Whether you’re single, married, have children or don’t – you WILL benefit from estate planning.  Creating an estate plan means you remain in control over your assets even after your death.  When children enter the picture, you’re going to want to ensure that they are provided for.  Your estate plan will not only allow for your children’s financial needs to be met but will provide for their emotional needs as well. Every estate plan created provides full protection through the creation of seven documents: The Living Revocable Trust, Assignment of Property to the Trust, Last Will and Testament, Living Will, Durable Power of Attorney, Healthcare Surrogate, and HIPAA Release.  The Last Will and Testament is where you will appoint a Guardian to raise your child.  If you don’t want the guardian to have control over the child’s finances, then you can appoint a different individual for that task.  You may also lay out any specific cremation or burial requests and designate a Personal Representative in your Will.  Your Durable Power of Attorney will designate individuals to make important financial decisions on your behalf while the Healthcare Surrogate will appoint someone to make important healthcare decisions for you.  The plan is flexible and can be created to accomplish your specific goals.

Don’t delay.  Do plan ahead!  Take a break from your football obsessions and make an appointment to get your estate plan today.  Consultations are free and the peace of mind from preparing is priceless so call (954) 944-2855 to make your appointment today!


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No Time To Take A Knee: Your Estate Plan Needs A New Formation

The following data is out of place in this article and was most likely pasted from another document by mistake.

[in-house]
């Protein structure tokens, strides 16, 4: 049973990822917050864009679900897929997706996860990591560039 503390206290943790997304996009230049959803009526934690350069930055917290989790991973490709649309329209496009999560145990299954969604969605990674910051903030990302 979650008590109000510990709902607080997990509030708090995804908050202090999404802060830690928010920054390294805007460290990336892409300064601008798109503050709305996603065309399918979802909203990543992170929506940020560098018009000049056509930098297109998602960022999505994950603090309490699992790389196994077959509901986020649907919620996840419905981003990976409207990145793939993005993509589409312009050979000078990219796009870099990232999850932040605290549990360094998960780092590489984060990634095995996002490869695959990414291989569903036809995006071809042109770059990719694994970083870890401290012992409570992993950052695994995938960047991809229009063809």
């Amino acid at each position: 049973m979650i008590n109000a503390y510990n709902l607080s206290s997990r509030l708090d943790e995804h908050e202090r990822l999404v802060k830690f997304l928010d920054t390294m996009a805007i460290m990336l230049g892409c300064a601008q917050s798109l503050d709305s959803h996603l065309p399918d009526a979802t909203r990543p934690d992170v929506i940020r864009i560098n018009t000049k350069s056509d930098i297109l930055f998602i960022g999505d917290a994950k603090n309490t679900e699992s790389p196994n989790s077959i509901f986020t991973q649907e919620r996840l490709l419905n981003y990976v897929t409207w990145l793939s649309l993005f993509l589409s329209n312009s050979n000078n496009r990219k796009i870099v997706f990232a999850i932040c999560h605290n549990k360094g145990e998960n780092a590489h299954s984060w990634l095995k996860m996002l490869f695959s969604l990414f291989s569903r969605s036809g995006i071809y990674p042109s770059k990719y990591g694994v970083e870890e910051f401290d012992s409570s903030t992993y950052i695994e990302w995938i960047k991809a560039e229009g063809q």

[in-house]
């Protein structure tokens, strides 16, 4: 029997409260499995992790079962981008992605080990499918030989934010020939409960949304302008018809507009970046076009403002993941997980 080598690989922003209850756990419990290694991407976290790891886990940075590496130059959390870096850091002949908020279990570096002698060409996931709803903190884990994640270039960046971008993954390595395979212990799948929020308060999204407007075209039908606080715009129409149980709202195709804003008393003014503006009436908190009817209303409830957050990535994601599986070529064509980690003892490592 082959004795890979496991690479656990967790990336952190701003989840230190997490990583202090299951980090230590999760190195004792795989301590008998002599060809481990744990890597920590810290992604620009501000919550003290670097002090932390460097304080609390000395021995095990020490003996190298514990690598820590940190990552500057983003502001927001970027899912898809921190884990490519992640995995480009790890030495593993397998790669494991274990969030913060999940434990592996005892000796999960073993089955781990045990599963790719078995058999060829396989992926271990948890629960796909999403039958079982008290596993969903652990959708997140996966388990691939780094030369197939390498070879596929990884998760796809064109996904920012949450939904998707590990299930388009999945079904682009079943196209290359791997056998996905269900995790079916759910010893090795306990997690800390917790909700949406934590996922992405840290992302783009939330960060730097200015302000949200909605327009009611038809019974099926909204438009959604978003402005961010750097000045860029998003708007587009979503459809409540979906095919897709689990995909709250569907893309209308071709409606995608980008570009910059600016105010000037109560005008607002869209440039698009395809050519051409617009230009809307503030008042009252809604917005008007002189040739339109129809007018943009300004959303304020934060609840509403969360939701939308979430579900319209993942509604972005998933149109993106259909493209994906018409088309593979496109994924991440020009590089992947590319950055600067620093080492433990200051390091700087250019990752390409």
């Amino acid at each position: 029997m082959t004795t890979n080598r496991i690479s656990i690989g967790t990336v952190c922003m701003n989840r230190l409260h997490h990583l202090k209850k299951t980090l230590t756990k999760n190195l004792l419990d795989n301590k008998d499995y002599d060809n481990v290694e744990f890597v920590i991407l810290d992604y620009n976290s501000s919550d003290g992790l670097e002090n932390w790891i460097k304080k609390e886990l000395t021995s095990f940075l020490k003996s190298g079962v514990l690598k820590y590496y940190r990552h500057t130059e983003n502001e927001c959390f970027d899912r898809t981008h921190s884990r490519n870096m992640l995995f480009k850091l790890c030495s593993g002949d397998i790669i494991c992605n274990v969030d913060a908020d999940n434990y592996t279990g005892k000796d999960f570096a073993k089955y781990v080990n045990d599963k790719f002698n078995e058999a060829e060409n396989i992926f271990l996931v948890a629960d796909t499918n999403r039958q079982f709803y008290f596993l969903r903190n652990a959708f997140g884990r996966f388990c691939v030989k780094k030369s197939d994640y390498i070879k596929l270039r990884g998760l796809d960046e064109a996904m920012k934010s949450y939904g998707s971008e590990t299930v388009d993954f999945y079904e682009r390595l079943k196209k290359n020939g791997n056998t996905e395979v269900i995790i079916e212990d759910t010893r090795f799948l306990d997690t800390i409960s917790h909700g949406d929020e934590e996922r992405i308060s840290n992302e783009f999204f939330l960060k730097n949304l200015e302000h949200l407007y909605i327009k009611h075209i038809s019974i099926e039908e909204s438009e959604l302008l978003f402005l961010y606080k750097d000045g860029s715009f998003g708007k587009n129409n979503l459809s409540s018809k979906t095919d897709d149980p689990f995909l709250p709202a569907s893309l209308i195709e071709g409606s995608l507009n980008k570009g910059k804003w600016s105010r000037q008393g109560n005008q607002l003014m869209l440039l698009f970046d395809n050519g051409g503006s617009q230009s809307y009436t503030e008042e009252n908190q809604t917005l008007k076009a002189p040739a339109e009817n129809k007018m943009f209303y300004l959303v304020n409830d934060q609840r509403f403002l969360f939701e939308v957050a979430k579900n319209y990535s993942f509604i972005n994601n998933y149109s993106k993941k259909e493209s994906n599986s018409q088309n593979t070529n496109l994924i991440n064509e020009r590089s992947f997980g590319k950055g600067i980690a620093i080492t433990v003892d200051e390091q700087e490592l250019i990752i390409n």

Posted by on Sep 14, 2016 in asset protection, Digital Estate Planning, estate planning, Family Law |

Football Team on Ice during Daytime

No Time To Take A Knee: Your Estate Plan Needs A New Formation

Estate Planning is never just “set it and forget it.” No matter what the scoreboard says, it is always important to have your estate plan reviewed by an estate planning attorney every three to five years.

Even when you are halfway through the game, and in the lead, you would never just take a knee and rely on your winning position. This applies in estate planning as well, because even when you are prepared and in a winning position, you have to keep up with the game in order to ensure your “win.” There are a variety of life events that can create a need for new strategies, which is why it is so important to have your estate plan reviewed to ensure that your game plan is still effective. There is no specific time for when you need to have your estate plan reviewed, but generally every three to five years is sufficient. However, if there is any particular life event that takes place that will affect your relationships or distributions, you may want to have your plan reviewed for alterations. Such life events include the following:

Marriage & Divorce: if you have recently married or divorced, you will want to take your current estate plan to your attorney to determine whether these life events are addressed in the documents. Furthermore, you may want to change your Personal Representative, Trustee’s, Guardian’s, etc.